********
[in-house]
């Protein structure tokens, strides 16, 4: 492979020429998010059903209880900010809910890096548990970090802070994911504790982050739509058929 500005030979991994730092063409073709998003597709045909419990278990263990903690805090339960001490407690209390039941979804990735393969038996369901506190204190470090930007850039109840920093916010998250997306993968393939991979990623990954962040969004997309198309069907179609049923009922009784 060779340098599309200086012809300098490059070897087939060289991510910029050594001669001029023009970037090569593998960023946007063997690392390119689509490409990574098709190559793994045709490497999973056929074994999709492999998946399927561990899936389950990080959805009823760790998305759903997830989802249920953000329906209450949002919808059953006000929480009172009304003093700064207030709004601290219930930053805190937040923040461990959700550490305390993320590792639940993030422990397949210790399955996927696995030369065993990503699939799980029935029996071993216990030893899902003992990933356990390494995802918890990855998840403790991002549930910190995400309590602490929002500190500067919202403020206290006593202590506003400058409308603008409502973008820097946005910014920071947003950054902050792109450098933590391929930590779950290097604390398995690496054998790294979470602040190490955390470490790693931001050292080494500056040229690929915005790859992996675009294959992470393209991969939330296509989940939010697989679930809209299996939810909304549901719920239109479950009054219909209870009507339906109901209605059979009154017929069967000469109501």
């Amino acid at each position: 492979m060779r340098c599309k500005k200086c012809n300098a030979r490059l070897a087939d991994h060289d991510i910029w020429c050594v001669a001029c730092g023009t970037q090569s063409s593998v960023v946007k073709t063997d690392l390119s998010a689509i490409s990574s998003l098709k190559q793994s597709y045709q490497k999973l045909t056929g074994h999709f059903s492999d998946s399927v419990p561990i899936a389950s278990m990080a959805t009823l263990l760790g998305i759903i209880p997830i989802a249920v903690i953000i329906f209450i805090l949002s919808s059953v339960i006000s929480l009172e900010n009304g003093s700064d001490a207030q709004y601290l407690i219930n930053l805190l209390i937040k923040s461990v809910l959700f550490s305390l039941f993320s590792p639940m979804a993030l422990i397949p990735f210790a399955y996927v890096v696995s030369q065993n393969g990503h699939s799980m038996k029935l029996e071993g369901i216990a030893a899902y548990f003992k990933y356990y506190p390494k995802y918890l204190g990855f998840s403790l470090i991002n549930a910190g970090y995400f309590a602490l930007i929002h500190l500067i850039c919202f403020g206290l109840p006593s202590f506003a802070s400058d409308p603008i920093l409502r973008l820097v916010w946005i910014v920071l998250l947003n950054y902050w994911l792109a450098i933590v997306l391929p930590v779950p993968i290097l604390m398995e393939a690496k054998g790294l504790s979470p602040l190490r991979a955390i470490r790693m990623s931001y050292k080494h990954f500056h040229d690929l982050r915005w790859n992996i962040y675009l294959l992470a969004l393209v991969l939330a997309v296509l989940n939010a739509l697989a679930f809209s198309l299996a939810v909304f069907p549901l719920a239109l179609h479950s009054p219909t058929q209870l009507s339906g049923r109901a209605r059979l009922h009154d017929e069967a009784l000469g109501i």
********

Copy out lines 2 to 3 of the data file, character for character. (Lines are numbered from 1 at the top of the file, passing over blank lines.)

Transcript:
């Protein structure tokens, strides 16, 4: 492979020429998010059903209880900010809910890096548990970090802070994911504790982050739509058929 500005030979991994730092063409073709998003597709045909419990278990263990903690805090339960001490407690209390039941979804990735393969038996369901506190204190470090930007850039109840920093916010998250997306993968393939991979990623990954962040969004997309198309069907179609049923009922009784 060779340098599309200086012809300098490059070897087939060289991510910029050594001669001029023009970037090569593998960023946007063997690392390119689509490409990574098709190559793994045709490497999973056929074994999709492999998946399927561990899936389950990080959805009823760790998305759903997830989802249920953000329906209450949002919808059953006000929480009172009304003093700064207030709004601290219930930053805190937040923040461990959700550490305390993320590792639940993030422990397949210790399955996927696995030369065993990503699939799980029935029996071993216990030893899902003992990933356990390494995802918890990855998840403790991002549930910190995400309590602490929002500190500067919202403020206290006593202590506003400058409308603008409502973008820097946005910014920071947003950054902050792109450098933590391929930590779950290097604390398995690496054998790294979470602040190490955390470490790693931001050292080494500056040229690929915005790859992996675009294959992470393209991969939330296509989940939010697989679930809209299996939810909304549901719920239109479950009054219909209870009507339906109901209605059979009154017929069967000469109501």
């Amino acid at each position: 492979m060779r340098c599309k500005k200086c012809n300098a030979r490059l070897a087939d991994h060289d991510i910029w020429c050594v001669a001029c730092g023009t970037q090569s063409s593998v960023v946007k073709t063997d690392l390119s998010a689509i490409s990574s998003l098709k190559q793994s597709y045709q490497k999973l045909t056929g074994h999709f059903s492999d998946s399927v419990p561990i899936a389950s278990m990080a959805t009823l263990l760790g998305i759903i209880p997830i989802a249920v903690i953000i329906f209450i805090l949002s919808s059953v339960i006000s929480l009172e900010n009304g003093s700064d001490a207030q709004y601290l407690i219930n930053l805190l209390i937040k923040s461990v809910l959700f550490s305390l039941f993320s590792p639940m979804a993030l422990i397949p990735f210790a399955y996927v890096v696995s030369q065993n393969g990503h699939s799980m038996k029935l029996e071993g369901i216990a030893a899902y548990f003992k990933y356990y506190p390494k995802y918890l204190g990855f998840s403790l470090i991002n549930a910190g970090y995400f309590a602490l930007i929002h500190l500067i850039c919202f403020g206290l109840p006593s202590f506003a802070s400058d409308p603008i920093l409502r973008l820097v916010w946005i910014v920071l998250l947003n950054y902050w994911l792109a450098i933590v997306l391929p930590v779950p993968i290097l604390m398995e393939a690496k054998g790294l504790s979470p602040l190490r991979a955390i470490r790693m990623s931001y050292k080494h990954f500056h040229d690929l982050r915005w790859n992996i962040y675009l294959l992470a969004l393209v991969l939330a997309v296509l989940n939010a739509l697989a679930f809209s198309l299996a939810v909304f069907p549901l719920a239109l179609h479950s009054p219909t058929q209870l009507s339906g049923r109901a209605r059979l009922h009154d017929e069967a009784l000469g109501i």